1st Principle: Voluntary and Open Membership
Co-operatives are voluntary organisations, open to all persons able to use their services and willing to accept the responsibilities of membership, without gender, social, racial, political or religious discrimination.
This first Principle is an expression of the right to freedom of association. This right of free association, namely to join or not to join with others to pursue common goals, is one of the fundamental rights in the United Nations Universal Declaration of Human Rights and in the 1966 United Nations International Covenant on Civil and Political Rights1 . The 1st Principle asserts the right of any person to exercise free choice in deciding to join or leave a co-operative and take collective action to pursue the common economic, social and cultural interests of its members.
Many commercial enterprises imitate membership by inviting customers to join wholesale clubs, commercial loyalty schemes, frequent flyer programmes, or club card schemes. This demonstrates the business value of membership in competitive markets. Membership of a co-operative is fundamentally different to these arrangements, which are no more than marketing tools that do not grant ‘members’ rights of ownership or any involvement in business decision-making.
Membership responsibilities require constant emphasis, but they should be borne by members freely and willingly. For example, an agricultural co-operative may require that members enter into exclusive use contracts in which members are obliged to market crops, to buy inputs from the co-operative and to use its farming machinery. These user responsibilities strengthen competitiveness of co-operatives by generating market power.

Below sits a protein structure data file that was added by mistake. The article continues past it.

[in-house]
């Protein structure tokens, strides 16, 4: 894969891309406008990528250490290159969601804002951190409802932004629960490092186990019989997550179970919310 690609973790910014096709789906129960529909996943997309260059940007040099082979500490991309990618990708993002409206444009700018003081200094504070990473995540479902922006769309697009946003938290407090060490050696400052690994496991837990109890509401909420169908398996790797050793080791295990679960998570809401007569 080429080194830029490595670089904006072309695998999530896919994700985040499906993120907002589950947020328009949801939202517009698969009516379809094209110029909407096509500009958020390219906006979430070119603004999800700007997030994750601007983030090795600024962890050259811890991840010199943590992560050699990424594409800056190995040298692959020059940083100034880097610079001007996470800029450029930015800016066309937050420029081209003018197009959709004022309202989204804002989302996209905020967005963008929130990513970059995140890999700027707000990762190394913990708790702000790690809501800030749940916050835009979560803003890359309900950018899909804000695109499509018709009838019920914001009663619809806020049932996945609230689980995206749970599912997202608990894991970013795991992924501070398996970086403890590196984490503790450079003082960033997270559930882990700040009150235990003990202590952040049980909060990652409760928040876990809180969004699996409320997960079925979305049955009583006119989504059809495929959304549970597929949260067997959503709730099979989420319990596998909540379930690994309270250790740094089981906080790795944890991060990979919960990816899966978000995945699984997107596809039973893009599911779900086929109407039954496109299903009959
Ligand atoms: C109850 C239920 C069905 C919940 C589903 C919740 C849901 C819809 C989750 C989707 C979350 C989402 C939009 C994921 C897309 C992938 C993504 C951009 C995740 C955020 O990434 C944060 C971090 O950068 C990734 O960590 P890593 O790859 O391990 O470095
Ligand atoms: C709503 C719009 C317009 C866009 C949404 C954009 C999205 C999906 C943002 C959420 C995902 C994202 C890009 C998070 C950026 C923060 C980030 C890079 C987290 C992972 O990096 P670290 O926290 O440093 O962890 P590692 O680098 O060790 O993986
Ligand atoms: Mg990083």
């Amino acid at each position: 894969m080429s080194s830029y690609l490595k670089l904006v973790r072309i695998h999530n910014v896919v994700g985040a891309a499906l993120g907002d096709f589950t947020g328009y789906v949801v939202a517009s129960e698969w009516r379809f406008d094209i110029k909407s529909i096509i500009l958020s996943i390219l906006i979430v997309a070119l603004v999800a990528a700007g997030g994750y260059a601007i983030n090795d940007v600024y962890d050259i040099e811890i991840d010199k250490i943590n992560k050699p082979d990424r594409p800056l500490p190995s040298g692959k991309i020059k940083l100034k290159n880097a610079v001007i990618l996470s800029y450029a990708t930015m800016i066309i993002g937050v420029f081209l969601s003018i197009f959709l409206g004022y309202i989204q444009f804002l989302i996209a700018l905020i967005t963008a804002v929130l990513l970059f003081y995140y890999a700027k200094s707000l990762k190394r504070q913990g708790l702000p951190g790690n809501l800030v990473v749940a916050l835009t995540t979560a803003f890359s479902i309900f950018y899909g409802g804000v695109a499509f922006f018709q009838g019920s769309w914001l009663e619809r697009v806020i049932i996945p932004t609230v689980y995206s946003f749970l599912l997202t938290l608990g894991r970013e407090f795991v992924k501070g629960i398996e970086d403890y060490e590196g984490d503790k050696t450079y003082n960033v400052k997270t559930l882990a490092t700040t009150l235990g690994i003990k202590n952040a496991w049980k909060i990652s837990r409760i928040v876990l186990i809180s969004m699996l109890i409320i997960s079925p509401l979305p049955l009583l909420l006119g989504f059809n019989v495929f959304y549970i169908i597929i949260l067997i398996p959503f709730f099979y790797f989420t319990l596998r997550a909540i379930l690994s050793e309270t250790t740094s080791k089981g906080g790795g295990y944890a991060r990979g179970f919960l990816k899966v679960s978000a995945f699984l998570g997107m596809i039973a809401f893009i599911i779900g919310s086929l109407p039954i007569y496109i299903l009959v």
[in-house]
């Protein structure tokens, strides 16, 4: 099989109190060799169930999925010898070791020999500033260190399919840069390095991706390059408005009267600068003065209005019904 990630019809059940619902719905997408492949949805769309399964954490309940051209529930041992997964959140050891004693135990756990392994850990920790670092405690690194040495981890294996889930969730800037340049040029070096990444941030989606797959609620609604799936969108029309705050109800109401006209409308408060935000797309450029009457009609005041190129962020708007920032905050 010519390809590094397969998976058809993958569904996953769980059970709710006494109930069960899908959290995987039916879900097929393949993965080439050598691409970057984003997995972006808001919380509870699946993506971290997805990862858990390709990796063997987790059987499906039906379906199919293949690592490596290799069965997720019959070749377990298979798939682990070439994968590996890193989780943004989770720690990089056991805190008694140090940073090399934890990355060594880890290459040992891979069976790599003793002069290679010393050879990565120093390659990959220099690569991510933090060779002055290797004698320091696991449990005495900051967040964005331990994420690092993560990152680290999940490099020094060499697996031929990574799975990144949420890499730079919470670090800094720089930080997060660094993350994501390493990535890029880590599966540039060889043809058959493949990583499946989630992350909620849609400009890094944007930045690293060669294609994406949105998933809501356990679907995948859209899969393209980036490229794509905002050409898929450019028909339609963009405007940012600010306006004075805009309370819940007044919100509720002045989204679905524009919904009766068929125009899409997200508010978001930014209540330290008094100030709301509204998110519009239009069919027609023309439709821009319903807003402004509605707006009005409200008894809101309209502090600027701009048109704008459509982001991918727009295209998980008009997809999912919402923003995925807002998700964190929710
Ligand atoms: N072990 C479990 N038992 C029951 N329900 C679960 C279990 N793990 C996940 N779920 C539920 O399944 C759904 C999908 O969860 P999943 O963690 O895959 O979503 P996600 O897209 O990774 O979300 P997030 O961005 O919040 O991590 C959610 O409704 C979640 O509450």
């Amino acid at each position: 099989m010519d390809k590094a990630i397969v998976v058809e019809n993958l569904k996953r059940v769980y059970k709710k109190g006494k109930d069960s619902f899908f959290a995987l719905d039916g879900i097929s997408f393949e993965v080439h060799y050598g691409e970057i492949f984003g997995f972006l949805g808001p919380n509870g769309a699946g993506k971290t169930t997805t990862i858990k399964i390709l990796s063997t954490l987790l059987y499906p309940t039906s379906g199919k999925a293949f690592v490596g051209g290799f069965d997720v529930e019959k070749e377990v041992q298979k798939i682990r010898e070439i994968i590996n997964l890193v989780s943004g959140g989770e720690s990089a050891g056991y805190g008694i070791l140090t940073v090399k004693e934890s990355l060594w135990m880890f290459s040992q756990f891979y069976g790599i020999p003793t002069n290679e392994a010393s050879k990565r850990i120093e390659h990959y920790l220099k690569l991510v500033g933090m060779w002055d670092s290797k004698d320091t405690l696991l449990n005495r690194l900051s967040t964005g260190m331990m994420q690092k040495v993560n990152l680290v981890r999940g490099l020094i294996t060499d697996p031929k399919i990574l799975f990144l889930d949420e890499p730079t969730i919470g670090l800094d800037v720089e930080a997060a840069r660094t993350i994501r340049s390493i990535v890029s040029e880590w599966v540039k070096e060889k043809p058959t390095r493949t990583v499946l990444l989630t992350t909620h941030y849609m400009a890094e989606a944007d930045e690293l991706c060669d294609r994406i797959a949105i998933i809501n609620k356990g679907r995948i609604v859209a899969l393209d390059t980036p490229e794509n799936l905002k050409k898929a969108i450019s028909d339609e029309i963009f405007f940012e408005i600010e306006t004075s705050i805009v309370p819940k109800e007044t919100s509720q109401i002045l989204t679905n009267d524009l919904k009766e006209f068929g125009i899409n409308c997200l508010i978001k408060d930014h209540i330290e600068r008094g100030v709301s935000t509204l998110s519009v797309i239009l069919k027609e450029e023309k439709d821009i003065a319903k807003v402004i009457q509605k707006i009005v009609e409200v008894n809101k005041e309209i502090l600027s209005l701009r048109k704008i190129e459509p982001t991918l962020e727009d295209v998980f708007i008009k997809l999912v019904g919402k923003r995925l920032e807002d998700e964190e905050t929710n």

Any form of discrimination based on age also needs to be challenged. Democratic renewal through training opportunities to encourage younger members to stand for election is preferable to arbitrary age barriers designed to exclude older members from active participation. Co-operative membership is in need of constant renewal. Every co-operative business needs new, younger members in order to be sustainable. The danger of control by older members, effectively stifling the engagement of a younger generation, should be recognised. A co-operative is only as strong as its next generation of members.
Social class or caste has no bearing on the right of individuals to be members.Co-operatives are open to rich and poor alike. Other social distinctions or personal characteristics should not be used to restrict the principle of open membership. Race Guidance Notes to the Co-operative Principles is also not a characteristic that can be used to discriminate against those who wish to become members. Racial characteristics are superficial and do not constitute grounds for discrimination. Cultural differences are more significant, but these differences should be celebrated as the glorious rainbow of human diversity and not used to limit membership.